Legendary Irish musician and Mayo native Brendan Ward died Saturday, July 24th in Rochester, New York.
By Kevin O’Connor
Mr. Brendan Ward, who has died at his daughter’s home in Rochester, New York on July 24th was hailed in his native Mayo as a musical genius.
Foxford-born Brendan Ward (who was 97) learned the violin and piano at his local school and later became so proficient he joined the highly successful Mick Delahunty orchestra playing the tenor saxophone. Later he organised all the arrangements for the successful orchestra which toured all over Ireland in the forties and fifties.
He emigrated to the States in 1957 and launched his own orchestra, with the help of entrepreneur Bill Fuller who owned the New York city ballroom in New York City Center. The Glenn Miller style music appealed to the Irish fans who packed the ballroom every week. Romances flourished at the city ballroom which played Brendan’s music for almost twenty years.
To augment the weekly dance, he launched his own Travel Agency – Ward Travel – with his devoted wife, Breege. The Irish supported it, particularly when Brendan’s generosity became known. If the passenger did not have the fare to return for the funeral of his Irish relative, Brendan assured them there was no problem; they could pay him when they had the money. Ward Travel soon became the top selling Irish Travel Agency on the Eastern Seaboard.
In the late 70’s, he launched his own radio show, called the Brendan Ward show. Featuring quality Irish songs and classical music, he also availed of the opportunity to advertise his Travel Agency and the popular weekly New York City Center dance.
Brendan was a huge supporter of the Knock Airport project and worked closely with the founder, Monsignor Horan in ensuring it would be launched in the early 80’s. The tenacious Mayo priest continued working on the 7,500 feet runway – without planning permission and without the support of the then Coalition Government of Fine Gael and Labour. The Fianna Fail leader, Charles Haughey, a native of Mayo, was however, fully supportive of the initiative and ensured that his government would financially support it when they returned to power.
Knock, now called Ireland West Airport, was privately financed by funds from the States, which Brendan Ward helped to organise and by Government grants totalling €9.856m. The completion of the airport was funded by a €1.3m grant from the European Union, payable on condition that the airport’s developers – Monsignor Horan and his team – would provide a matching sum from their own resources. This they did and to demonstrate how successful the project has been over the years seven local authorities have invested €7.3m. to take a 17.5 per cent stake in the company. This places a value of €41.7m. on Ireland West……not bad for an airport on the side of a mountain!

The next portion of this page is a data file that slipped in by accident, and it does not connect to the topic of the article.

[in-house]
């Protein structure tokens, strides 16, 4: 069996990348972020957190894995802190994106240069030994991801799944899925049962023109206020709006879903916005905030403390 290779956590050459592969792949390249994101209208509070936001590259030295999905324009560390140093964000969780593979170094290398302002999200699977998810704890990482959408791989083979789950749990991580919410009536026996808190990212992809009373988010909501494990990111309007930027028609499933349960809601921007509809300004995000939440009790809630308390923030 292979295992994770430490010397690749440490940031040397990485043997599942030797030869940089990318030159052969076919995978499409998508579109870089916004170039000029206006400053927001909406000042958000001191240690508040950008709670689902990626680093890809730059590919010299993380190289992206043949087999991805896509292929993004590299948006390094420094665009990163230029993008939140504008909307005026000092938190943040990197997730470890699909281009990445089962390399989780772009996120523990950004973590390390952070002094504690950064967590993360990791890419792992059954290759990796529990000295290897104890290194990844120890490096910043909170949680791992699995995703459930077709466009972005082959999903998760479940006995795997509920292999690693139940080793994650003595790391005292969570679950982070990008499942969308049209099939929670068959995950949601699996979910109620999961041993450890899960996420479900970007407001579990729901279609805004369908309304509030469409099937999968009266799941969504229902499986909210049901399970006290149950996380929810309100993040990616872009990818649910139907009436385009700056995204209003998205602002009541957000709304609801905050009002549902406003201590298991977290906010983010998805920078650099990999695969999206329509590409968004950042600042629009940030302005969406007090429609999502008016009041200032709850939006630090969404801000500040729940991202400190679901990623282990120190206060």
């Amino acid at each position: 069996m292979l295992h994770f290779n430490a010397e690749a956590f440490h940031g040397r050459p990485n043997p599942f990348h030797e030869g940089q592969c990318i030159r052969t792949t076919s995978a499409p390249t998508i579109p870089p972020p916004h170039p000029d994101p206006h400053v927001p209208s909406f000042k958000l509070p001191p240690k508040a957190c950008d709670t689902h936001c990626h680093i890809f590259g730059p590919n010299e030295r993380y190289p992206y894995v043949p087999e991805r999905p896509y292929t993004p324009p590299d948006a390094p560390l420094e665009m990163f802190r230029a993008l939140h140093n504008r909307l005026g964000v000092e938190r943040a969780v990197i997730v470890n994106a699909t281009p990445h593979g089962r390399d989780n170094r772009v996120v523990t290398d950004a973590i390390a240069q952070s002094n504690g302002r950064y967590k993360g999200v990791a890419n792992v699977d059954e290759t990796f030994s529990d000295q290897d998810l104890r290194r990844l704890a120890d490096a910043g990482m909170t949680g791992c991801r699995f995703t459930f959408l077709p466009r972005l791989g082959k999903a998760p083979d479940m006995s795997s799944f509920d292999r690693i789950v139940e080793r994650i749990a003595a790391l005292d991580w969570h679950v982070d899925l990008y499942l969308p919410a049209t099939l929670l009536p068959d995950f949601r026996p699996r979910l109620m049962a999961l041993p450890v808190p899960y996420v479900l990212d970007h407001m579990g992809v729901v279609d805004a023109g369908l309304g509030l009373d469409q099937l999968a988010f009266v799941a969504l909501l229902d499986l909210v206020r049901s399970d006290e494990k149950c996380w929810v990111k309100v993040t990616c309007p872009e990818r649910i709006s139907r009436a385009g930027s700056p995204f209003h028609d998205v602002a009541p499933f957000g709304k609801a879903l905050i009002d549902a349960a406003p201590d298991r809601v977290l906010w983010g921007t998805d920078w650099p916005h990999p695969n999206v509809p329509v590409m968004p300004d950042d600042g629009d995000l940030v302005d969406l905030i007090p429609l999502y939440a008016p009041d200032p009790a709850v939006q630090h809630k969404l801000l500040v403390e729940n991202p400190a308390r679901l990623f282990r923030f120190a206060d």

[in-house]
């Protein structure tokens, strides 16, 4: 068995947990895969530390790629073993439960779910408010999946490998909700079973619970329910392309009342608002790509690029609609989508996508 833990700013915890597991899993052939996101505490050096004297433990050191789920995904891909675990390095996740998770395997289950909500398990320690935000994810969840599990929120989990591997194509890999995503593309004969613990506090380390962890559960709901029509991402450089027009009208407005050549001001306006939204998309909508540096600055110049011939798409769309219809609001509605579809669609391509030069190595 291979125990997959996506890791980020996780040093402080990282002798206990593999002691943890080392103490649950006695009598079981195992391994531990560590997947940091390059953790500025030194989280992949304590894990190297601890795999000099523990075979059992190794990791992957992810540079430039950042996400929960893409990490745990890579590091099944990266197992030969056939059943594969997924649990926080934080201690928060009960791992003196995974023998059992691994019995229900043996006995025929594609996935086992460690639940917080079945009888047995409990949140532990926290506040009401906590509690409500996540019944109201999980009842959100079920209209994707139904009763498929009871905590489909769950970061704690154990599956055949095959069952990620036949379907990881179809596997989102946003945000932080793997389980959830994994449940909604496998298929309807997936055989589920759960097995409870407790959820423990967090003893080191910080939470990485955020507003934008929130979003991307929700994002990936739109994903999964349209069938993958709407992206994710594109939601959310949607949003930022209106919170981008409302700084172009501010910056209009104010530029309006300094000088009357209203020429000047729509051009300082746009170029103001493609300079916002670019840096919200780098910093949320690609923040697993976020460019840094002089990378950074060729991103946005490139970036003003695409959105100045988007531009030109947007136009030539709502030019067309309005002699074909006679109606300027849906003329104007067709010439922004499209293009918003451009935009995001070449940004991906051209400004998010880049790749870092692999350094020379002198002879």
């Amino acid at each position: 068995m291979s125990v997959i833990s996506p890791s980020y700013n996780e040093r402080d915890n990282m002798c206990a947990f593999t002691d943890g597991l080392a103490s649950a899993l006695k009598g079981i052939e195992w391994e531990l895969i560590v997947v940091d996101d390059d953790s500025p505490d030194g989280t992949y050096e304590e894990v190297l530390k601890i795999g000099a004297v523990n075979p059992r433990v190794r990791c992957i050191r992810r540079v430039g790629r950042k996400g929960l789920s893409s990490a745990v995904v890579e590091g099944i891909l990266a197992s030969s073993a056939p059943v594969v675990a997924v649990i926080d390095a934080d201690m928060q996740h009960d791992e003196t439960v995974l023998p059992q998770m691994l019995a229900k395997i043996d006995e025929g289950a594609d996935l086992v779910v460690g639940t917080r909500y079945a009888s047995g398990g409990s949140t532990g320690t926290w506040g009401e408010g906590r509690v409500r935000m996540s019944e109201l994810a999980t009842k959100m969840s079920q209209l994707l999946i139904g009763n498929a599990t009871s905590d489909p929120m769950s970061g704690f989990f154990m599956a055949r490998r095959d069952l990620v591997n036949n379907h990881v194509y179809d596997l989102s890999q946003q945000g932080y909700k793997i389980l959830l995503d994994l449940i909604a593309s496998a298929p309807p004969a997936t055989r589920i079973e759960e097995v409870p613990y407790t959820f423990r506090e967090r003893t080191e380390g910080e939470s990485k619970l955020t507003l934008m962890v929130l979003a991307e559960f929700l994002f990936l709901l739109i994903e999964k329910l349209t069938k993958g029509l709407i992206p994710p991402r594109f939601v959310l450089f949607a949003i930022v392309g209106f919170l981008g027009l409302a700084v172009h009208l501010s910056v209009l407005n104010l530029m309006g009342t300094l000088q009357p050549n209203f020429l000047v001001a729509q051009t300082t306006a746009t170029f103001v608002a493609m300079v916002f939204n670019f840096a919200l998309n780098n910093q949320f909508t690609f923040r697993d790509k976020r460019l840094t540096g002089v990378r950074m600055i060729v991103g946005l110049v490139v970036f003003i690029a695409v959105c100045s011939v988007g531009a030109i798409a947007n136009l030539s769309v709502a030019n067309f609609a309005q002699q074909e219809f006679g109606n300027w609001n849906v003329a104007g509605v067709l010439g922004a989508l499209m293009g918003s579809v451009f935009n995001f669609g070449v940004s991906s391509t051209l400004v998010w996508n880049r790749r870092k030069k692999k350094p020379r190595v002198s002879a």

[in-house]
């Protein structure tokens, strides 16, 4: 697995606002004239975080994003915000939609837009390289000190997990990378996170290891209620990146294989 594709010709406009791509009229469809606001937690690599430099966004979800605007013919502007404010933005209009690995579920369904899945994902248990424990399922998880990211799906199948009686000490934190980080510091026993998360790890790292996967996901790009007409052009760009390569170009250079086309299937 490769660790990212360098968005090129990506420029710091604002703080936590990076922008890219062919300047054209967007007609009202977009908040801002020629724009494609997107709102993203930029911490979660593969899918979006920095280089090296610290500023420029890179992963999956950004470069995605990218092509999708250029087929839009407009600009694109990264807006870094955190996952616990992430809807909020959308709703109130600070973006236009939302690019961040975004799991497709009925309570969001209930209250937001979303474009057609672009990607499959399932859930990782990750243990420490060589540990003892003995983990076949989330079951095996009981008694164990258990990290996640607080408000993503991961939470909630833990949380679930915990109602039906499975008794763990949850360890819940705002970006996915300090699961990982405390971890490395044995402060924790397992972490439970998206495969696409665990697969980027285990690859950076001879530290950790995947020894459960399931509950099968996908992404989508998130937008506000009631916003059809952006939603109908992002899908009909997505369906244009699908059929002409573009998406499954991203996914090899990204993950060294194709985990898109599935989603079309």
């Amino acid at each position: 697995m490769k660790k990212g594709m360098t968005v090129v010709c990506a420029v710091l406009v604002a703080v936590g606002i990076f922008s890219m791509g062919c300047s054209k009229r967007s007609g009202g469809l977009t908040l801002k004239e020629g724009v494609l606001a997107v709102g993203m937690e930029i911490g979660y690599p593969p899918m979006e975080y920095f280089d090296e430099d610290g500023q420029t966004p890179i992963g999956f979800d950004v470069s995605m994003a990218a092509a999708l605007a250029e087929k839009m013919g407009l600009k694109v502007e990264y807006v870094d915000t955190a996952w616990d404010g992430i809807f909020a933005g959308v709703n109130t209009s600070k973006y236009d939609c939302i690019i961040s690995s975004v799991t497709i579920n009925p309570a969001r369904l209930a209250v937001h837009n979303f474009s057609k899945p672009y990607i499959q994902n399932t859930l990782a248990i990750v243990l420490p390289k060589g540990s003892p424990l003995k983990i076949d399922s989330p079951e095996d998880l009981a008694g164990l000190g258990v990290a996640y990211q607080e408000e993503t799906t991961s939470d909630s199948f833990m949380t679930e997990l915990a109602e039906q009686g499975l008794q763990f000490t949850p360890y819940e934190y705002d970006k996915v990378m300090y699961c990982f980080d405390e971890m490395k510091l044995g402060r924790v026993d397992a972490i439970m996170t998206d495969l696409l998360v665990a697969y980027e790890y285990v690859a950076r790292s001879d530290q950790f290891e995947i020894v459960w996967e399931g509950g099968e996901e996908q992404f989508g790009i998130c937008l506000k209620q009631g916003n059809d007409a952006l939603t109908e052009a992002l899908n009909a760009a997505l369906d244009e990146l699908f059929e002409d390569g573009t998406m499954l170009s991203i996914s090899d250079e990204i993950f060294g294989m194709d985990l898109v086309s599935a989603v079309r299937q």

I should mention that Brendan Ward was on the first flight from New York which touched down at Knock Airport to a huge welcome in 1986, despite the protests of Fine Gael and Labour who were totally against Monsignor Horan’s initiative.
Despite financial difficulties during the pandemic over the last 18 months, Ireland West has performed exceptionally well over the years and justified the financial contribution of the then Fianna Fail government and the faith of Monsignor Horan and his main American helper, Brendan Ward.
Brendan and his wife, Breege, owned an apartment in Pilot View in fashionable Dalkey, Dublin for many years. They later retired to Naples in Florida, where he participated for many years in the local choir.
He is survived by his wife, Breege, his daughters, Ann Marie, Erin and Fionnuala and son Brian; his sons in law, Scott Yohe, Michael Taylor and Sean Regan, daughter-in-law Nora and ten grandchildren – Christopher, Brian, Bridget, Michael and his wife, Gill, Matthew, Claire and fiancé, Mike Petrun, Eibhlin, Patrick, Eilis and Roisin.